Some scientists studying the relationship between contact sports and memory or mood problems later in life argue that cumulative exposure to hits that cause a snap of the head — not an athlete’s number of concussions — is the most important risk factor.
A hit was defined as an impact causing 10 times gravitational acceleration — that is, a snap of the head more forceful than one produced by, say, jumping. Those hits included blows not directly to the head.
The greater the number in a career, the higher the likelihood of problems later in life. The cumulative number of hits was also a better predictor of later-life impairments than other measures, such as a player’s concussion total or the age when he began playing, the study found.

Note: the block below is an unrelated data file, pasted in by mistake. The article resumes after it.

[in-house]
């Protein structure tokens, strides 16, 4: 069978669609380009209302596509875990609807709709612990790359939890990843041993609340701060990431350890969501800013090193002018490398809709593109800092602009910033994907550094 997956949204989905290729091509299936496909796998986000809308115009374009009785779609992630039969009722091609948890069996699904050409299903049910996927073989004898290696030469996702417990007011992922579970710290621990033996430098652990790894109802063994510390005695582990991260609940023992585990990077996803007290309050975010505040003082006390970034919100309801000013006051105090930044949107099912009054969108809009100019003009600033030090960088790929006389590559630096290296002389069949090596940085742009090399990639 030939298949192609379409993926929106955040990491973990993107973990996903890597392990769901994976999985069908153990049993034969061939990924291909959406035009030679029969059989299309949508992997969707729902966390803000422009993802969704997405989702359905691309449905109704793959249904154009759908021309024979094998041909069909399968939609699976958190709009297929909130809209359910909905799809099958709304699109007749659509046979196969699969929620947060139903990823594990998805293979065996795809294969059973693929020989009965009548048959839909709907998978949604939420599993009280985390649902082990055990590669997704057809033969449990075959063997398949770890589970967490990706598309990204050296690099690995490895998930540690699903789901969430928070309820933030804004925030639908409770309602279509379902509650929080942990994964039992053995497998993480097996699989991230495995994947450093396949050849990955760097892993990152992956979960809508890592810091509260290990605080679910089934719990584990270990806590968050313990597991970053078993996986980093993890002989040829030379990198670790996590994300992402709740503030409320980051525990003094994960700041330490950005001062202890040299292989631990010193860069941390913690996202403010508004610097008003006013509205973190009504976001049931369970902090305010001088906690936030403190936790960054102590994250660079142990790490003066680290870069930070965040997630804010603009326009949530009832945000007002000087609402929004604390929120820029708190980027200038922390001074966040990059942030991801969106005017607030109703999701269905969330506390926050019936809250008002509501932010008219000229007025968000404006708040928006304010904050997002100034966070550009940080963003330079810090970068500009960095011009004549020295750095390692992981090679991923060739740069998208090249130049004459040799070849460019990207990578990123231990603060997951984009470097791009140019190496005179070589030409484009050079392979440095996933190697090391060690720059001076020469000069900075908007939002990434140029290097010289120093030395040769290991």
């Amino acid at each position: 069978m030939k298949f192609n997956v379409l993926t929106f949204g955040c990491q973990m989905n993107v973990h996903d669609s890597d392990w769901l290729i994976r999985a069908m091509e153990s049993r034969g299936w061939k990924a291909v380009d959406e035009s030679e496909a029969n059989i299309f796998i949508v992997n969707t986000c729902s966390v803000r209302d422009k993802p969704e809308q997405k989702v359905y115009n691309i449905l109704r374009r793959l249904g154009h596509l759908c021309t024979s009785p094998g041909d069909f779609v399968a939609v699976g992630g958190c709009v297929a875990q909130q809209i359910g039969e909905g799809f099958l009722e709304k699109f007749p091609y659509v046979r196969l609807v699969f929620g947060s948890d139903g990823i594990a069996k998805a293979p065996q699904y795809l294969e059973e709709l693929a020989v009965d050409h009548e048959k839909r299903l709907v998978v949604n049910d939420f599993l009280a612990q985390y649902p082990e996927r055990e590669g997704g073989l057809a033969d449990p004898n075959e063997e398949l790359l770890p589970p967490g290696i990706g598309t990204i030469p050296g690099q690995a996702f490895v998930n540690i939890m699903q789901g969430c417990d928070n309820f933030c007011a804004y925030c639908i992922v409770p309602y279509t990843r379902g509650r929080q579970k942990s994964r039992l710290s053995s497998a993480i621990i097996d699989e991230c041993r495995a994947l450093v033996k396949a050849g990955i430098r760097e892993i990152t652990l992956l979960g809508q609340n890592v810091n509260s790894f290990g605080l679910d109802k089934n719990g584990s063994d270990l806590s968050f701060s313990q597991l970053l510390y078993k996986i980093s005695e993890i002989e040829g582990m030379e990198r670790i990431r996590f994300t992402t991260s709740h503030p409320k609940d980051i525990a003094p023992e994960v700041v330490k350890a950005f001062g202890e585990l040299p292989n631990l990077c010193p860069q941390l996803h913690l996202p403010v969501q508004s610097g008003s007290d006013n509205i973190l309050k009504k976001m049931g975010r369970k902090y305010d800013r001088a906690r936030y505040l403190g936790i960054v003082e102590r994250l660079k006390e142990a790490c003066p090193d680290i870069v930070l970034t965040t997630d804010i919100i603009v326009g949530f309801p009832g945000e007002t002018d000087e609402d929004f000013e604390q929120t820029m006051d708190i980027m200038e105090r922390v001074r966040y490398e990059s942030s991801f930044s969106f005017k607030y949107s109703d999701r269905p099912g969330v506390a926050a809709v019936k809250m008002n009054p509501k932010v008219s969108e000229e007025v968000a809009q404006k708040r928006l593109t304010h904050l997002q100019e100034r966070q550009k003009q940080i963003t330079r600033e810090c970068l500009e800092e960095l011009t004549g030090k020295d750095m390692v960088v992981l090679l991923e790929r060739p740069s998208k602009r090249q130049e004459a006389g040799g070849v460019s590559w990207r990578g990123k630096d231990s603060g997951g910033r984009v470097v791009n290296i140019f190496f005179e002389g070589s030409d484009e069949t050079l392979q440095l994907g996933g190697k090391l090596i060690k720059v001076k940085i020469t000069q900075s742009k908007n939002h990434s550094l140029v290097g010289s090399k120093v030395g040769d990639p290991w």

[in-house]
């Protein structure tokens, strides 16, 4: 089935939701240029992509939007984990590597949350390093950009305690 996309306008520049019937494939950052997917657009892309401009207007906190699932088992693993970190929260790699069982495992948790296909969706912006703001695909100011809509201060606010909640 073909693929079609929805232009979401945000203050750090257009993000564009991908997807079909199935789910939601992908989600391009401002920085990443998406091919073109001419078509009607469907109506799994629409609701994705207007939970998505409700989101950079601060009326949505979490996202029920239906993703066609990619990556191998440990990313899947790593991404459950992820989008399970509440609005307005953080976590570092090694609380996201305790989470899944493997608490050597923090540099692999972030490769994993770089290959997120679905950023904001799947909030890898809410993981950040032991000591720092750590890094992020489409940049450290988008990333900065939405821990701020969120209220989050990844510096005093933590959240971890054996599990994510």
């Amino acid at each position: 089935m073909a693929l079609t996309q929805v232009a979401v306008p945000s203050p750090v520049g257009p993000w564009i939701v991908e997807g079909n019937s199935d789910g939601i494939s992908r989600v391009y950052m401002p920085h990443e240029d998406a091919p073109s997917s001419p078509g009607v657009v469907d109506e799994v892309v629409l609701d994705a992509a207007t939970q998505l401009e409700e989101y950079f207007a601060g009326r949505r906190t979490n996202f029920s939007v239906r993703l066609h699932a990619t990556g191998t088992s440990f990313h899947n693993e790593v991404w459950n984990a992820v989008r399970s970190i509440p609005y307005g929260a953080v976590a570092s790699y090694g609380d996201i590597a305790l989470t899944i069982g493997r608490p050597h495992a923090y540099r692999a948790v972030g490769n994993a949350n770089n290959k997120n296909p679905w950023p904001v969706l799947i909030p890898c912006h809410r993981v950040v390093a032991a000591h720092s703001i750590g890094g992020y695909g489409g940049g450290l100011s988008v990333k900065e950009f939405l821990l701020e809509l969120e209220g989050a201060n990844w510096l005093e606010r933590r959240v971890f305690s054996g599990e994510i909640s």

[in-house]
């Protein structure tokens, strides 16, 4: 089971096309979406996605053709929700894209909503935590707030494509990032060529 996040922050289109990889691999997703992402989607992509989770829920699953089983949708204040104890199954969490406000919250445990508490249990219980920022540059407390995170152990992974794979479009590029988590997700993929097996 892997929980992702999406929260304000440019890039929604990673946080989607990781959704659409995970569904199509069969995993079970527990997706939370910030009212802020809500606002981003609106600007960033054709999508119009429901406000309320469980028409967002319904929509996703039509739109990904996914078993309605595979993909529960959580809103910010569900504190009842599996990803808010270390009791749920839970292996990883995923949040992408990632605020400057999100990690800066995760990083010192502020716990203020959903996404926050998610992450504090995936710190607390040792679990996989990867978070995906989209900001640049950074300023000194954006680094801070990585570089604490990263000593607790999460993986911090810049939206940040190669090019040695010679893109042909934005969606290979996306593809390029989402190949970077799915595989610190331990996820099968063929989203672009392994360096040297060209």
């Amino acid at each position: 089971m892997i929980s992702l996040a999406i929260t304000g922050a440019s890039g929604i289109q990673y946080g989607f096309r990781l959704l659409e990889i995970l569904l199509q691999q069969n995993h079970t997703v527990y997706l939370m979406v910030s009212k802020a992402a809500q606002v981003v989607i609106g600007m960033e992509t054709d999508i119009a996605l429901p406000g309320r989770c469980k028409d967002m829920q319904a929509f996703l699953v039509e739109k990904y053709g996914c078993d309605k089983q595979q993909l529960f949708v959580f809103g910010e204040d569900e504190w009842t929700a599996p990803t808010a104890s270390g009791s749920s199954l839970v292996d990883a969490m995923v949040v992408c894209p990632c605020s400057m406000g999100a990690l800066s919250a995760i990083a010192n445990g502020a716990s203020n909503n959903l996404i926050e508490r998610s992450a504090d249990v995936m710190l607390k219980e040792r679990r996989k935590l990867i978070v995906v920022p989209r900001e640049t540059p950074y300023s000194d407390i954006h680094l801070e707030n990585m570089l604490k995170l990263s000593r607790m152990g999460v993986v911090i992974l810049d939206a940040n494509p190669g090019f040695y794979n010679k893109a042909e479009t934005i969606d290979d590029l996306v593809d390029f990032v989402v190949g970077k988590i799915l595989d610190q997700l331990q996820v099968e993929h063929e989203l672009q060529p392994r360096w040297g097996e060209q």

“I think of the study as just the beginning of trying to characterize exposure in a more precise way,” said Michael McClean, a Boston University public health researcher and one of the authors of the paper.